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The significance of referrals can’t be overstated, especially in the luxury real estate space. But it’s also critical to remember that they’re often reciprocal—clients send referrals when they’ve enjoyed great service, and agents send referrals to colleagues who have been helpful to their business. When it comes to referrals, giving contacts is as essential as receiving them.
“People have to trust you and like you, but first they have to know you exist—so be real, be yourself, and be excellent at what you do,” says Jeff Wilson, Real Estate Professional with TTR Sotheby’s International Realty. “People will respond to your authenticity and your ability. There is so much opportunity out there when you add value to people’s lives, and especially when you continue to do so after you’ve been paid.”
For Danielle Wiedemann, Senior Global Real Estate Advisor and Associate Broker with Sotheby’s International Realty – Downtown Manhattan Brokerage, this holds true for both clients and fellow real estate professionals. “Find other like-minded agents doing a similar or a higher level of business than yourself, and always keep in touch with past clients. Be thoughtful, be authentic, and don’t be shy about asking for a referral.”
And never let a referral slip away. “My referrals are my top priority,” says Rony Ghelerter, Associate Broker at Atlanta Fine Homes Sotheby’s International Realty. “I immediately reach out with an introductory email, followed by a call.”
These three agents know that to benefit from referrals, they need to invest in building reciprocal relationships. Here’s how they lay the foundations for their own success by helping build success for others.
The power of the professional network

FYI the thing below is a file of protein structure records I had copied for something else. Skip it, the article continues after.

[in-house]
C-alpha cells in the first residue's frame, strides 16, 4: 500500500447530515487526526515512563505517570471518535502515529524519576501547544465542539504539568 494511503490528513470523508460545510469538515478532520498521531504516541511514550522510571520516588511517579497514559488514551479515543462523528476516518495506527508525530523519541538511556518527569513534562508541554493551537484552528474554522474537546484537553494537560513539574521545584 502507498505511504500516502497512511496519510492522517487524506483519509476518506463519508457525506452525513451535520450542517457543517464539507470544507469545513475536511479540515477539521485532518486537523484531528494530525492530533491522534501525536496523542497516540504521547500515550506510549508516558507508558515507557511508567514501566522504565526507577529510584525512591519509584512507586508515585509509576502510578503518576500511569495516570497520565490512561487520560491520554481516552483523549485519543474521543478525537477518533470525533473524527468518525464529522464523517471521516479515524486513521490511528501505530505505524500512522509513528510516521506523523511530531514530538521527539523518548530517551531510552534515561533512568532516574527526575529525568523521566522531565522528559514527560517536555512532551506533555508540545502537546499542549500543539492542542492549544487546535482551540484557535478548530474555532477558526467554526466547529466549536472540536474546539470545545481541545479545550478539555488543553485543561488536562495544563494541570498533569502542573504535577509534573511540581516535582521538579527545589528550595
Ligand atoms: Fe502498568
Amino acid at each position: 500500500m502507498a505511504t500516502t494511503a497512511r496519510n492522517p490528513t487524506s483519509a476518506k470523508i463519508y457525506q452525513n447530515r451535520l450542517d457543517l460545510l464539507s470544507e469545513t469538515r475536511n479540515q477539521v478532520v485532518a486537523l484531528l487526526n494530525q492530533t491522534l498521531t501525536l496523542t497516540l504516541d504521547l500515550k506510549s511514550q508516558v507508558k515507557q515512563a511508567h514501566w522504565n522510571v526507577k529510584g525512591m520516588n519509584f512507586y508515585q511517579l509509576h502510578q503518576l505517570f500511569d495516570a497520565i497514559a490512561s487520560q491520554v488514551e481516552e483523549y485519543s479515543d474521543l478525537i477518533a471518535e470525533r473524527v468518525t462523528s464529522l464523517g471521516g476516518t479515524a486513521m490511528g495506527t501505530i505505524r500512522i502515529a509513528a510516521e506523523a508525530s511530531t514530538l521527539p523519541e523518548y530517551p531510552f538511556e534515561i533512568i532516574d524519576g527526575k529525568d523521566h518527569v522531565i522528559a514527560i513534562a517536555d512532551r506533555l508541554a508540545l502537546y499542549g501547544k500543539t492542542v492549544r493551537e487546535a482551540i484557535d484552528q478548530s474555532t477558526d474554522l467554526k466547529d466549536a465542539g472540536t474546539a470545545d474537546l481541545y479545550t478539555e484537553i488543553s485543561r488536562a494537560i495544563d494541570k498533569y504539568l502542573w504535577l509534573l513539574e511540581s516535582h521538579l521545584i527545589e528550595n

“I’ve spent years networking within the Sotheby’s International Realty brand and cultivating friendships and business relationships across the country, and really around the globe,” says Wiedemann, “so I have a trusted group of agents that I feel comfortable sending my clients to.”
The goal is always to provide service to the client that’s as specific, bespoke, and white-glove as possible. “For instance,” she continues, “I have a great agent contact in Greenwich, Connecticut, but she doesn’t do a lot of business in Darien. She referred me to her go-to agent in that town, so that my client has the best, most specialized service in the area they’re searching in.”
- Wiedemann has three main recommendations for building a thriving referral network of agents:
Join different networking groups affiliated within your brand. “My groups tend to have a common thread—whether it’s women in real estate or top agents, there is a tie that binds,” she says.
- Beyond that, one-to-one contact through calls and emails is key. “Allowing fellow agents to know you as a person also allows them to feel more comfortable sharing their contacts.”
- Don’t underestimate the importance of happy accidents. “I met a West Coast agent several years ago at a networking event—I was able to help him set up a phone app in the time that it took for us to ride an elevator,” recalls Wiedemann. “He said that if I could do that so calmly and quickly, then I could certainly take care of his Hollywood customers in New York. He later sent me a buyer. We still keep in touch, and our initial interaction was maybe a minute long with my passing along a digital business card.”
Boost real estate-adjacent businesses